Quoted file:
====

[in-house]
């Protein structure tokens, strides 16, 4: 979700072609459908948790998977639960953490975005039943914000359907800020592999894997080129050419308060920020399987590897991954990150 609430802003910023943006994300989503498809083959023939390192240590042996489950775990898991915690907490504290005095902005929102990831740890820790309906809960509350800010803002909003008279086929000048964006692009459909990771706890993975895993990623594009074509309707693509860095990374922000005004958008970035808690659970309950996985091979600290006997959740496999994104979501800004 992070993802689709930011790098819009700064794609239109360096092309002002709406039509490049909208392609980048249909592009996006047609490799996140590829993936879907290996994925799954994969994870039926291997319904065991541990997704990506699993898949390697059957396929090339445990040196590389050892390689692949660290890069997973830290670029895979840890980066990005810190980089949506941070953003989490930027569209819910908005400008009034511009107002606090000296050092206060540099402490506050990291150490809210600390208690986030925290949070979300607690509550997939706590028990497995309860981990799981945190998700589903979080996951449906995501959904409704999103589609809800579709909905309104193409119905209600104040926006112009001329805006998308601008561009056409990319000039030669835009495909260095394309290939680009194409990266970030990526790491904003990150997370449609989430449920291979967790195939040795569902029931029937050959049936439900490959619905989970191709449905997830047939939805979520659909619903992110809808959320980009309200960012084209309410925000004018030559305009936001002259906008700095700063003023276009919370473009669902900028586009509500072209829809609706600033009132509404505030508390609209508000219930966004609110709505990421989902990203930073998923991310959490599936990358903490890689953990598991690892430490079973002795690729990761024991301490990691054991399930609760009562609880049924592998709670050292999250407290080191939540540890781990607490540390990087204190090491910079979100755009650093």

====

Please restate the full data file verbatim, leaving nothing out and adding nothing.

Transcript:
[in-house]
């Protein structure tokens, strides 16, 4: 979700072609459908948790998977639960953490975005039943914000359907800020592999894997080129050419308060920020399987590897991954990150 609430802003910023943006994300989503498809083959023939390192240590042996489950775990898991915690907490504290005095902005929102990831740890820790309906809960509350800010803002909003008279086929000048964006692009459909990771706890993975895993990623594009074509309707693509860095990374922000005004958008970035808690659970309950996985091979600290006997959740496999994104979501800004 992070993802689709930011790098819009700064794609239109360096092309002002709406039509490049909208392609980048249909592009996006047609490799996140590829993936879907290996994925799954994969994870039926291997319904065991541990997704990506699993898949390697059957396929090339445990040196590389050892390689692949660290890069997973830290670029895979840890980066990005810190980089949506941070953003989490930027569209819910908005400008009034511009107002606090000296050092206060540099402490506050990291150490809210600390208690986030925290949070979300607690509550997939706590028990497995309860981990799981945190998700589903979080996951449906995501959904409704999103589609809800579709909905309104193409119905209600104040926006112009001329805006998308601008561009056409990319000039030669835009495909260095394309290939680009194409990266970030990526790491904003990150997370449609989430449920291979967790195939040795569902029931029937050959049936439900490959619905989970191709449905997830047939939805979520659909619903992110809808959320980009309200960012084209309410925000004018030559305009936001002259906008700095700063003023276009919370473009669902900028586009509500072209829809609706600033009132509404505030508390609209508000219930966004609110709505990421989902990203930073998923991310959490599936990358903490890689953990598991690892430490079973002795690729990761024991301490990691054991399930609760009562609880049924592998709670050292999250407290080191939540540890781990607490540390990087204190090491910079979100755009650093």